Canary, D. J., & Dainton, M. (2006). Maintaining relationships. In A. L. Vangelisti & D. Perlman (Eds.),
The Cambridge handbook of personal relationships (pp. 727-743). New York: Cambridge.
Coyne, S. M., Stockdale, L., Busby, D., Iverson, B., Grant, D. M. (2011). “I luv u :)!: A descriptive study
of the media use of individuals in romantic relationships. Family Relations: An Interdisciplinary Journal
of Applied Family Studies, 60, 150-162.
Duran, R. L., Kelly, L., & Rotaru, T. (2011). Mobile phones in romantic relationships and the dialectic of
autonomy versus connection. Communication Quarterly, 59, 19-36.
Tong, S. T., & Walther, J. B. (2011). Relational maintenance and CMC. In K. B. Wright & L. M. Webb
(Eds.), Computer-mediated communication in personal relationships (pp. 98-118). New York: Peter
Anderson, T., & Emmers-Sommer, T. (2006). Predictors of relationship satisfaction in online romantic
relationships. Communication Studies, 57, 153-172.
Baxter, L. A., & Simon, E. P. (1993). Relationship maintenance strategies and dialectical contradictions
in personal relationships. Journal of Social and Personal Relationships, 10, 225-242.
Helsper, E. J., & Whitty, M. T. (2010). Netiquette within married couples: Agreement about acceptable
online behavior and surveillance between partners. Computers in Human Behavior, 26, 916-926.
Tuesday, Feb. 7 Media and romantic relationship distress
Dunbar, N. E., & Jensen, M. (2011). Digital deception in personal relationships. In K. B. Wright & L. M.
Webb (Eds.), Computer-mediated communication in personal relationships (pp. 324-343). New York:
Peter Lang.
Phillips, M., & Spitzberg, B. (2011). Speculating about spying on MySpace and beyond: Social network
surveillance and obsessive relational intrusion. In K. B. Wright & L. M. Webb (Eds.), Computermediated communication in personal relationships (pp. 342-367). New York: Peter Lang.
Utz, S., & Beukeboom, C. J. (2011). The role of social network sites in romantic relationships: Effects on
jealousy and relationship happiness. Journal of Computer-Mediated Communication, 16, 511-527.
Albright, J. M. (2007). How do I love thee and thee and thee: Self-presentation, deception, and multiple
relationships online. In M. T. Whitty, A. J. Baker, & J. A. Inman (Eds.), Online matching (pp. 81-93).
Hampshire, England: Palgrave Macmillan.
Frisby, B. N., & Westerman, D. (2010). Rational actors: Channel selection and rational choices in
romantic conflict episodes. Journal of Personal & Social Relationships, 27, 970-981.
Groothof, H. A. K., Dijkstra, P., & Barelds, D. P. H. (2009). Sex differences in jealousy: The case of
Internet infidelity. Journal of Social and Personal Relationships, 26, 1119-1129.
Schneider, J. P. (2003). The impact of compulsive cybersex behaviours on the family. Sexual &
Relationship Therapy, 18, 329-354.
Tokunaga, R. S. (2011). Social networking site or social surveillance site? Understanding the use of
interpersonal electronic surveillance in romantic relationships. Computers in Human Behavior, 27, 705713.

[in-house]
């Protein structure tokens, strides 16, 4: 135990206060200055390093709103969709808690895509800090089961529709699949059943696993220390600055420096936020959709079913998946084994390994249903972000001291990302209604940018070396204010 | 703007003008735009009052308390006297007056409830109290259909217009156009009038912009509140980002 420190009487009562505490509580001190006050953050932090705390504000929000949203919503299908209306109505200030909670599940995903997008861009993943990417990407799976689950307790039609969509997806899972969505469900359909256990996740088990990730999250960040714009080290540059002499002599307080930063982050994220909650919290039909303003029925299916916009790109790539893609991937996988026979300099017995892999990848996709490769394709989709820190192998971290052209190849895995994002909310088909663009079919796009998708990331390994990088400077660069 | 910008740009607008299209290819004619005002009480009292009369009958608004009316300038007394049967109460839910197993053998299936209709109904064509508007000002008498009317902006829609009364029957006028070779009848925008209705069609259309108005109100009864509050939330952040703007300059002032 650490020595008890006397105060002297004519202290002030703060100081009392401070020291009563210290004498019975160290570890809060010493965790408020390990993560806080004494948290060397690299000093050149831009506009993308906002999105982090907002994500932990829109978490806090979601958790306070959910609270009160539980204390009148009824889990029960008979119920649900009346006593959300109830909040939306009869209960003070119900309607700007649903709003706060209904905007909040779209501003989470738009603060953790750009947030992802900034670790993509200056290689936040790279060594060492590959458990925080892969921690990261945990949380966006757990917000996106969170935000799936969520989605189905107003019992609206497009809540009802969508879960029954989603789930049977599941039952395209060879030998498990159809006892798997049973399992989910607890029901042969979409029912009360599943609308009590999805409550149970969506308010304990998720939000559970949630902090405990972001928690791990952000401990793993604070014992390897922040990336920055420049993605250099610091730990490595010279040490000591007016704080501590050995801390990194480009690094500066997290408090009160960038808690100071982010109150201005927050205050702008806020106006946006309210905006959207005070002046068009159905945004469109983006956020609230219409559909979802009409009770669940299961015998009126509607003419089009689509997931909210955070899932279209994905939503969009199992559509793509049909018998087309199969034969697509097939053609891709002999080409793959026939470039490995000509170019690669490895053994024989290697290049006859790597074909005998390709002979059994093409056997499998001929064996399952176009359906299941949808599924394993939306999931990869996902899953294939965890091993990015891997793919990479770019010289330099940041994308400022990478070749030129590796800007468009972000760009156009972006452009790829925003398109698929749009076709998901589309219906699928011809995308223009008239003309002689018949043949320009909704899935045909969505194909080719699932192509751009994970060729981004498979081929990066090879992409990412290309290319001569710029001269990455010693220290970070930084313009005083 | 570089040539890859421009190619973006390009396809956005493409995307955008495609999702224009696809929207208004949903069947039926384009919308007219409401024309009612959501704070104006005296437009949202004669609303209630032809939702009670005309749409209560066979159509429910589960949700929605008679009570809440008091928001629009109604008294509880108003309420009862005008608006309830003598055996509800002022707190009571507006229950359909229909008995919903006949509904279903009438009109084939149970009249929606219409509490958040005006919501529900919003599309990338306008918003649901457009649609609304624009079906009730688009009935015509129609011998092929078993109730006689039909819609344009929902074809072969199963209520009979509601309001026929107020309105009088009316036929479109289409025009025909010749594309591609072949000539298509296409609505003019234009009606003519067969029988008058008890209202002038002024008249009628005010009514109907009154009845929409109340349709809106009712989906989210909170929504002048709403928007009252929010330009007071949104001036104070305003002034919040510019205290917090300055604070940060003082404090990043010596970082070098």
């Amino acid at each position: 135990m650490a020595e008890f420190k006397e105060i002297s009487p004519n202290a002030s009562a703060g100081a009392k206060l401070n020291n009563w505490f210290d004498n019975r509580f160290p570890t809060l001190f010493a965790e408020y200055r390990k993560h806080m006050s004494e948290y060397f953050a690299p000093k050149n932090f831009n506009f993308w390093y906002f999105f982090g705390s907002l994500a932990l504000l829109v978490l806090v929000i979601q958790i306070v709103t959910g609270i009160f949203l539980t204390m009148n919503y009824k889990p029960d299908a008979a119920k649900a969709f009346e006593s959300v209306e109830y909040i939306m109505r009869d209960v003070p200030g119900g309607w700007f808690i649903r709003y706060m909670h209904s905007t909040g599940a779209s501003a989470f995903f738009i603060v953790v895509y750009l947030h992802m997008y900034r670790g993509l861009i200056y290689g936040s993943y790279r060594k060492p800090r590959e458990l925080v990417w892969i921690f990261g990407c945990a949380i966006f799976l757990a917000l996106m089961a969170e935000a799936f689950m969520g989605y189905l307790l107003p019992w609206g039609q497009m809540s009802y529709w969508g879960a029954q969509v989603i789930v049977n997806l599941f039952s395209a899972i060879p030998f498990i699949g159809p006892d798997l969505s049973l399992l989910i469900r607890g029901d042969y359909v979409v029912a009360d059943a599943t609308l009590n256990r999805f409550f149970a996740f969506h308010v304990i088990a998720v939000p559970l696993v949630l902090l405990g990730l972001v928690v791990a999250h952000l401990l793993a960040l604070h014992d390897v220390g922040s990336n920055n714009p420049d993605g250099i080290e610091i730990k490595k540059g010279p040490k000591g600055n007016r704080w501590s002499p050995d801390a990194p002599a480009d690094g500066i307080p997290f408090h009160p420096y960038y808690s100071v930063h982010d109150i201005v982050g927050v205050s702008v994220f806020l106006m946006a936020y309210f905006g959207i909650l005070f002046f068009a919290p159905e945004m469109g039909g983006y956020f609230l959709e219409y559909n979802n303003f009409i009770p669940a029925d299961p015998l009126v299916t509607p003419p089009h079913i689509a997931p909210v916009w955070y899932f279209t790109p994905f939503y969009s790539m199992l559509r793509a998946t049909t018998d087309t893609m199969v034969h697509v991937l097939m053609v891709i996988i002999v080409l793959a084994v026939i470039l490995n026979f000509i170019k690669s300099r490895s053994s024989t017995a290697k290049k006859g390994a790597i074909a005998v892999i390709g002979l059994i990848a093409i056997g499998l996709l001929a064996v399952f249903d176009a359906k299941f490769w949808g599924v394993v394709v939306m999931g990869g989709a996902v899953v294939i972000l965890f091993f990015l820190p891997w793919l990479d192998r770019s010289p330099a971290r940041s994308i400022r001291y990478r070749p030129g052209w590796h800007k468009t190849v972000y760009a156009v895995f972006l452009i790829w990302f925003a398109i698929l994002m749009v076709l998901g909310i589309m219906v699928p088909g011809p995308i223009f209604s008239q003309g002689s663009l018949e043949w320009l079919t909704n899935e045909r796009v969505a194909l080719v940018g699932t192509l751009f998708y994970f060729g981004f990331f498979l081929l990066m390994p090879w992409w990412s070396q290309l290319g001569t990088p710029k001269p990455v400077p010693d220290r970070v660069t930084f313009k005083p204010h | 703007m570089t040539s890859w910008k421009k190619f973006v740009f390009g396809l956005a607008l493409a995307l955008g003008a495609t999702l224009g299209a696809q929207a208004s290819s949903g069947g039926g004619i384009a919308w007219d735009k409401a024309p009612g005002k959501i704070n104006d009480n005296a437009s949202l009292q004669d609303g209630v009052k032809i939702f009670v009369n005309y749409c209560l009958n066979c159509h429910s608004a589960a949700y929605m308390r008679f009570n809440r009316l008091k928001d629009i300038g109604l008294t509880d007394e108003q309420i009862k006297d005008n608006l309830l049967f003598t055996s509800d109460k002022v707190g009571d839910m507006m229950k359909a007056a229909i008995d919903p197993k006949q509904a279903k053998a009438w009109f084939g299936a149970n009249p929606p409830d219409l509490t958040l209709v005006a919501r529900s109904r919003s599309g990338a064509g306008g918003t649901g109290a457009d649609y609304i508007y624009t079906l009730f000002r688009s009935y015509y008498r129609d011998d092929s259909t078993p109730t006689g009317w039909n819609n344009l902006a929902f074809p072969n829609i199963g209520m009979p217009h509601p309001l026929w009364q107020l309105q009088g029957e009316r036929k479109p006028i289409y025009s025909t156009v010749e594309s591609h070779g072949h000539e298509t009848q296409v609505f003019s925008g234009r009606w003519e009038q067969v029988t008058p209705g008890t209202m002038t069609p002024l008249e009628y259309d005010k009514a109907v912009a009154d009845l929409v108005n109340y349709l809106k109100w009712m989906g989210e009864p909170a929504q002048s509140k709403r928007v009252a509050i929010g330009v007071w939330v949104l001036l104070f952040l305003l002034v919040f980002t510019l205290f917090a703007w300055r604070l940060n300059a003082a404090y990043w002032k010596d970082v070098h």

Thursday, Feb. 9 Media and romantic relationship dissolution
Gershon, I. (2010). The breakup 2.0: Disconnecting over new media. Ithaca: Cornell University Press.
Introduction, ch. 1
Gershon, I. (2010). Breaking up is hard to do: Media switching and media ideologies. Journal of
Linguistic Anthropology, 20, 389-405.
Langhinrichsen-Rohling, J., Palarea, R. E., Cohen, J., & Rohling, M. L. (2000). Breaking up is hard to do:
Unwanted pursuit behavior following the dissolution of a romantic relationship. Violence & Victims, 15,
Starks, K. M. (2007). Bye bye love: Computer-mediated communication and relational dissolution. Texas
Speech Communication Journal, 32, 11-20.
Busboom, A. L., Collins, D. M., Givertz, M. D., & Levin, L. A. (2002). Can we still be friends?
Resources and barriers to friendship quality after romantic relationship dissolution. Personal
Relationships, 9, 215-223.
Cupach, W. R., Spitzberg, B. H., Bolingbroke, C. M., & Tellitocci, B. S. (2011). Persistence of attempts
to reconcile a terminated romantic relationship: A partial test of relational goal pursuit theory.
Communication Reports, 24, 99-115.
Emmers, T. M., & Hart, R. D. (1996). Romantic relationship disengagement and coping rituals.
Communication Research Reports, 13, 8-18.
Sprecher, S., Felmlee, D., Metts, S., Fehr, B., Vanni, D. (1998). Factors associated with distress following
the breakup of a close relationship. Journal of Social & Personal Relationships, 15, 791-809.
Tuesday, Feb. 14 Friendship development and maintenance via media
Johnson, A. J., & Becker, J. A. H. (2011). CMC and the conceptualization of “friendship”: How
friendships have changed with the advent of new methods of interpersonal communication. In K. B.
Wright & L. M. Webb (Eds.), Computer-mediated communication in personal relationships (pp. 225243). New York: Peter Lang.
Ledbetter, A M. (2010). Content- and medium-specific decomposition of friendship relational
maintenance: Integrating equity and media multiplexity approaches. Journal of Social & Personal
Relationships, 27, 938-955.
Parks, M. R., & Floyd, K. (1996). Making friends in cyberspace. Journal of Communication, 46, 80-97.